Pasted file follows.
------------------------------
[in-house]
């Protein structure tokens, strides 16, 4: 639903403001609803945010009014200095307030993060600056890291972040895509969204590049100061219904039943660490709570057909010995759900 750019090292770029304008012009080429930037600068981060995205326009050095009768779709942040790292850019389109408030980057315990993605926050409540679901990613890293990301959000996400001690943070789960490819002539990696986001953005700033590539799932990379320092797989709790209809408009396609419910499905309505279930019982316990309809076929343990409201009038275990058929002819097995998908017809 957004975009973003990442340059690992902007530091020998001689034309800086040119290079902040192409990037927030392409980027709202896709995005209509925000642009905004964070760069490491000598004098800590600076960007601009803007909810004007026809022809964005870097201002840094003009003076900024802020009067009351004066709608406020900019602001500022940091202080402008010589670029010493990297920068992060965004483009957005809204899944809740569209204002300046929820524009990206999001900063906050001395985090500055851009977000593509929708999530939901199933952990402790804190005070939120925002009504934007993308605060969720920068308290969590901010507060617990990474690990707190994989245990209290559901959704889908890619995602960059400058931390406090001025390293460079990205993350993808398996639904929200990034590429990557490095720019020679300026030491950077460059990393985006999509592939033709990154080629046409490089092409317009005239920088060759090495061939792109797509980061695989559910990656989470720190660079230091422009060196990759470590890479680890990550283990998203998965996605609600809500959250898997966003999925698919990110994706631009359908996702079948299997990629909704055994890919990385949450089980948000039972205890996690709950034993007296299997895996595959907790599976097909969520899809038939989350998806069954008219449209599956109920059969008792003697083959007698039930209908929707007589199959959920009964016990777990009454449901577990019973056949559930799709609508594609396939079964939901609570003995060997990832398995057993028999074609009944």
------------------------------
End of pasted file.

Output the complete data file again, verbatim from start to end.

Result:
[in-house]
């Protein structure tokens, strides 16, 4: 639903403001609803945010009014200095307030993060600056890291972040895509969204590049100061219904039943660490709570057909010995759900 750019090292770029304008012009080429930037600068981060995205326009050095009768779709942040790292850019389109408030980057315990993605926050409540679901990613890293990301959000996400001690943070789960490819002539990696986001953005700033590539799932990379320092797989709790209809408009396609419910499905309505279930019982316990309809076929343990409201009038275990058929002819097995998908017809 957004975009973003990442340059690992902007530091020998001689034309800086040119290079902040192409990037927030392409980027709202896709995005209509925000642009905004964070760069490491000598004098800590600076960007601009803007909810004007026809022809964005870097201002840094003009003076900024802020009067009351004066709608406020900019602001500022940091202080402008010589670029010493990297920068992060965004483009957005809204899944809740569209204002300046929820524009990206999001900063906050001395985090500055851009977000593509929708999530939901199933952990402790804190005070939120925002009504934007993308605060969720920068308290969590901010507060617990990474690990707190994989245990209290559901959704889908890619995602960059400058931390406090001025390293460079990205993350993808398996639904929200990034590429990557490095720019020679300026030491950077460059990393985006999509592939033709990154080629046409490089092409317009005239920088060759090495061939792109797509980061695989559910990656989470720190660079230091422009060196990759470590890479680890990550283990998203998965996605609600809500959250898997966003999925698919990110994706631009359908996702079948299997990629909704055994890919990385949450089980948000039972205890996690709950034993007296299997895996595959907790599976097909969520899809038939989350998806069954008219449209599956109920059969008792003697083959007698039930209908929707007589199959959920009964016990777990009454449901577990019973056949559930799709609508594609396939079964939901609570003995060997990832398995057993028999074609009944």